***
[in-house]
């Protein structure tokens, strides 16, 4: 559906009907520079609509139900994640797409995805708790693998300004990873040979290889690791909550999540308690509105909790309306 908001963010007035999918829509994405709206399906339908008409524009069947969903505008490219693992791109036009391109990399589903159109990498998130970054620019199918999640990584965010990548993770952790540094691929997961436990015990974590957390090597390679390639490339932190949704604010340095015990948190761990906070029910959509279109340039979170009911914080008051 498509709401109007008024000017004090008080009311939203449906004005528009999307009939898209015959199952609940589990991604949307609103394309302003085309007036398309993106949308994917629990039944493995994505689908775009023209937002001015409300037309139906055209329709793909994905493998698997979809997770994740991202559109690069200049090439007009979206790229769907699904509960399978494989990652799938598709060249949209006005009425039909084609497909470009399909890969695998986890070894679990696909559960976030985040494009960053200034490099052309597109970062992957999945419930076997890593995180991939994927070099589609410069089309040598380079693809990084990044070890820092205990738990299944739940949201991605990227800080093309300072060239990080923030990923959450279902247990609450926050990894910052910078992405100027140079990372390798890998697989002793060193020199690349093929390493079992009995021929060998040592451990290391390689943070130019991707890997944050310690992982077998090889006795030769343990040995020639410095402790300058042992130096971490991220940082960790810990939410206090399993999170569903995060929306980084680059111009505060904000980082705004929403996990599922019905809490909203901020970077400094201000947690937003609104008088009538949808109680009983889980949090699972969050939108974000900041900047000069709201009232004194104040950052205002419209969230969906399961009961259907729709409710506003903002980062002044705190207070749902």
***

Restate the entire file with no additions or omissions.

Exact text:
[in-house]
């Protein structure tokens, strides 16, 4: 559906009907520079609509139900994640797409995805708790693998300004990873040979290889690791909550999540308690509105909790309306 908001963010007035999918829509994405709206399906339908008409524009069947969903505008490219693992791109036009391109990399589903159109990498998130970054620019199918999640990584965010990548993770952790540094691929997961436990015990974590957390090597390679390639490339932190949704604010340095015990948190761990906070029910959509279109340039979170009911914080008051 498509709401109007008024000017004090008080009311939203449906004005528009999307009939898209015959199952609940589990991604949307609103394309302003085309007036398309993106949308994917629990039944493995994505689908775009023209937002001015409300037309139906055209329709793909994905493998698997979809997770994740991202559109690069200049090439007009979206790229769907699904509960399978494989990652799938598709060249949209006005009425039909084609497909470009399909890969695998986890070894679990696909559960976030985040494009960053200034490099052309597109970062992957999945419930076997890593995180991939994927070099589609410069089309040598380079693809990084990044070890820092205990738990299944739940949201991605990227800080093309300072060239990080923030990923959450279902247990609450926050990894910052910078992405100027140079990372390798890998697989002793060193020199690349093929390493079992009995021929060998040592451990290391390689943070130019991707890997944050310690992982077998090889006795030769343990040995020639410095402790300058042992130096971490991220940082960790810990939410206090399993999170569903995060929306980084680059111009505060904000980082705004929403996990599922019905809490909203901020970077400094201000947690937003609104008088009538949808109680009983889980949090699972969050939108974000900041900047000069709201009232004194104040950052205002419209969230969906399961009961259907729709409710506003903002980062002044705190207070749902």